Mixing Alcohol and Methylphenidate Side Effects and Interactions
Methylphenidate is a generic, prescription central nervous system stimulant. It’s available in a variety of brand names in the U.S., including Concerta, Methylin, Metadate, and the most well-known which is Ritalin. Methylphenidate is prescribed to treat attention-deficit hyperactivity disorder (ADHD) and narcolepsy. When someone is prescribed methylphenidate for ADHD, it can improve their attention and focus, and reduce restlessness. Methylphenidate is intended to be used as part of a comprehensive treatment plan that also includes educational, psychological and social treatments and interventions. Patients should let their physician know about their full medical history before they begin taking methylphenidate. This includes, in particular, their history of psychiatric illnesses like bipolar disorder, depression or psychosis.
It’s also important to let a physician know about any history of substance abuse. Methylphenidate is classified as a Schedule II controlled substance in the U.S. The DEA has determined that while methylphenidate has accepted medical uses, it also has a high potential for severe abuse, addiction and dependence. In therapeutic doses, methylphenidate addiction isn’t very likely. This medication is abused recreationally, however, which increases the potential for addiction and dependence. When taken in large amounts, the drug can result in euphoria, appetite suppression, sociability, improved concentration and increased motivation. Methylphenidate and other stimulants used to treat ADHD are often abused for these reasons by young people and college students.
Alcohol is different from methylphenidate because it’s a central nervous system depressant, as opposed to a stimulant. Someone might mix alcohol and methylphenidate without thinking about it. They might also mix the two purposely for various reasons. One example would be using alcohol to come down from the stimulant effects of methylphenidate. Some people incorrectly believe that since alcohol is a depressant and methylphenidate is a stimulant, the effects cancel one another out. In reality, it can be a dangerous combination, and mixing alcohol and methylphenidate can heighten the side effects of each. The common side effects of mixing alcohol and methylphenidate can include drowsiness, concentration problems and dizziness.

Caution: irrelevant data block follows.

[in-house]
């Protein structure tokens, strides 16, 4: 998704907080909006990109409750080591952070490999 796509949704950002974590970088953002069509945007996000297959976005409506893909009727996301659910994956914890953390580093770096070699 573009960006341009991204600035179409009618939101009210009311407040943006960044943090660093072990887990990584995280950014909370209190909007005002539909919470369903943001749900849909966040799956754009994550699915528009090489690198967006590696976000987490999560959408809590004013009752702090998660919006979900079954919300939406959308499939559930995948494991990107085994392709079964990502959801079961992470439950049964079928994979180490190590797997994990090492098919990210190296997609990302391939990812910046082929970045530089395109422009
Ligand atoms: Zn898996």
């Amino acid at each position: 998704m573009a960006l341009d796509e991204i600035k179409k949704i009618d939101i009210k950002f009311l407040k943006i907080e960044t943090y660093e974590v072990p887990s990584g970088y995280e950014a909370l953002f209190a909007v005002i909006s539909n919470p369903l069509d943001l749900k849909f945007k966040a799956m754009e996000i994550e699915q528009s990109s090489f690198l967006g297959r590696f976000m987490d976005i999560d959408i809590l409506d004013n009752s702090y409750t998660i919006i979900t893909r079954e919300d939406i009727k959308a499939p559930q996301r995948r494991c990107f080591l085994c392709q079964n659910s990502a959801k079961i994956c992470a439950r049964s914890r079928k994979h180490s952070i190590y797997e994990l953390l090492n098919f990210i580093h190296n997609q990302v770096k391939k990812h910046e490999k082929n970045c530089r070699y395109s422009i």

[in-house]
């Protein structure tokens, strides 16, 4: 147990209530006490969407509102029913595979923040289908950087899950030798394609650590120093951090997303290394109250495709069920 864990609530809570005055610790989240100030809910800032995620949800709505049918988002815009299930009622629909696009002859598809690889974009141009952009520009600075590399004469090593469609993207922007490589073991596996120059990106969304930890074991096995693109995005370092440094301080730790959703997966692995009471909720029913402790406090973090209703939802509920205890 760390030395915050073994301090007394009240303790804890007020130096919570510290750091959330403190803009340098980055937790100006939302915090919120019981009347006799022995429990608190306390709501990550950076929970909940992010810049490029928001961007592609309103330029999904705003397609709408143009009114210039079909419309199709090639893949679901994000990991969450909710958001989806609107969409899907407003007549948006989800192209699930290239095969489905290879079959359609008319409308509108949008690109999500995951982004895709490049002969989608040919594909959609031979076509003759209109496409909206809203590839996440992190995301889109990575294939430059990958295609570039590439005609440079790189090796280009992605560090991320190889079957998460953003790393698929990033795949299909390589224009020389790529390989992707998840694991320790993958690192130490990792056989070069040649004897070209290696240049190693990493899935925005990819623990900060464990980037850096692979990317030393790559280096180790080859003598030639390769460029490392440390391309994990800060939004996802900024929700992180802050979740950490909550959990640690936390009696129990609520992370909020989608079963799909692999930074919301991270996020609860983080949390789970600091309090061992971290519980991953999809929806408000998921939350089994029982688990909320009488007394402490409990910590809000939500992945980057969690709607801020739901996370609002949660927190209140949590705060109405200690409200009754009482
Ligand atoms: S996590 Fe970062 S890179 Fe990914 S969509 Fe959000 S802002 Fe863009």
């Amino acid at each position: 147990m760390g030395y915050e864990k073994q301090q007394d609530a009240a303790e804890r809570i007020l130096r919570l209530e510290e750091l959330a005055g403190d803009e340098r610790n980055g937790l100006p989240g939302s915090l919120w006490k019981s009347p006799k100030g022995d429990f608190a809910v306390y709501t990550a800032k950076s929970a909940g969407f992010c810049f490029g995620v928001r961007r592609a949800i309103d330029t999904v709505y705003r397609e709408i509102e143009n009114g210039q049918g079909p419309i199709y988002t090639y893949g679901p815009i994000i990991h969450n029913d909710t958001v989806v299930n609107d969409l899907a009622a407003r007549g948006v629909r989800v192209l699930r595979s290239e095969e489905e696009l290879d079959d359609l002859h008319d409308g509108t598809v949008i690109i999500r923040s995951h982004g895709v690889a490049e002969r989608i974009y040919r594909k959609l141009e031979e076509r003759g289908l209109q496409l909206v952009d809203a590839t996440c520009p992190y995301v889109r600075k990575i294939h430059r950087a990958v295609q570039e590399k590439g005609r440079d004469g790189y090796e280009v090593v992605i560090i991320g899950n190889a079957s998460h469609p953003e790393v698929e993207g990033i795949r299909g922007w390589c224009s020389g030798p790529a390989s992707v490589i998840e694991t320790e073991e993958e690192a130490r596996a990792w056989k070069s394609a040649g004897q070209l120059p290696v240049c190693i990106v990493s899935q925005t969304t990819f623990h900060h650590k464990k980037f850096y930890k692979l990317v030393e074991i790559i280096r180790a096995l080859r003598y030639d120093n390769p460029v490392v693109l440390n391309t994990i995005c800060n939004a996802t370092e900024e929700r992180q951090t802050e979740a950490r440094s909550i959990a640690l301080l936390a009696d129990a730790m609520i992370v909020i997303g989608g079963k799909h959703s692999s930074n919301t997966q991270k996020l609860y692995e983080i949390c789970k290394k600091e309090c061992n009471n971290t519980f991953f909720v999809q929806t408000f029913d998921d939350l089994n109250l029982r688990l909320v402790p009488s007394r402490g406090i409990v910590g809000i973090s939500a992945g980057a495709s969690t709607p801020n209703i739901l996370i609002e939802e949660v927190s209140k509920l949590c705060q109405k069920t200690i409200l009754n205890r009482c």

Mixing alcohol and methylphenidate can make people feel like they haven’t had as much to drink as they really have. A person mixing alcohol and methylphenidate might not feel intoxicated, despite a high alcohol intake. This can lead to a dangerous situation. It can also cause alcohol poisoning. Signs of alcohol poisoning can include erratic behavior, irritability, fatigue and loss of coordination. Alcohol poisoning can be deadly.
Mixing alcohol and methylphenidate can cause psychiatric symptoms as well. Both affect mental function and both can cause symptoms of anxiety, depression and even psychosis. When used together, the risks of these effects are more pronounced. When the stimulant effects of methylphenidate are mixed with the depressant effects of alcohol, it can cause cardiac problems like heart failure or respiratory problems. Using alcohol can release higher concentrations of methylphenidate into the body, which can cause a drug overdose. Signs of a methylphenidate overdose can include confusion, paranoia, hallucinations, hostility, changes in breathing and abnormal heart rhythm. Other methylphenidate overdose symptoms can include excessive sweating, vomiting, tremors or seizures.
Along with the serious and even fatal risks of mixing alcohol and methylphenidate, there are other considerations as well. Namely, both alcohol and methylphenidate are drugs that can lead to addiction and dependence. When someone is battling a polysubstance addiction, it can make treatment more complex. It’s also more difficult to go through detox when there are multiple drug dependencies involved. It’s important to use methylphenidate only as prescribed and to avoid mixing it with alcohol when it is used.
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Medical Disclaimer: The Recovery Village aims to improve the quality of life for people struggling with a substance use or mental health disorder with fact-based content about the nature of behavioral health conditions, treatment options and their related outcomes. We publish material that is researched, cited, edited and reviewed by licensed medical professionals. The information we provide is not intended to be a substitute for professional medical advice, diagnosis or treatment. It should not be used in place of the advice of your physician or other qualified healthcare provider.
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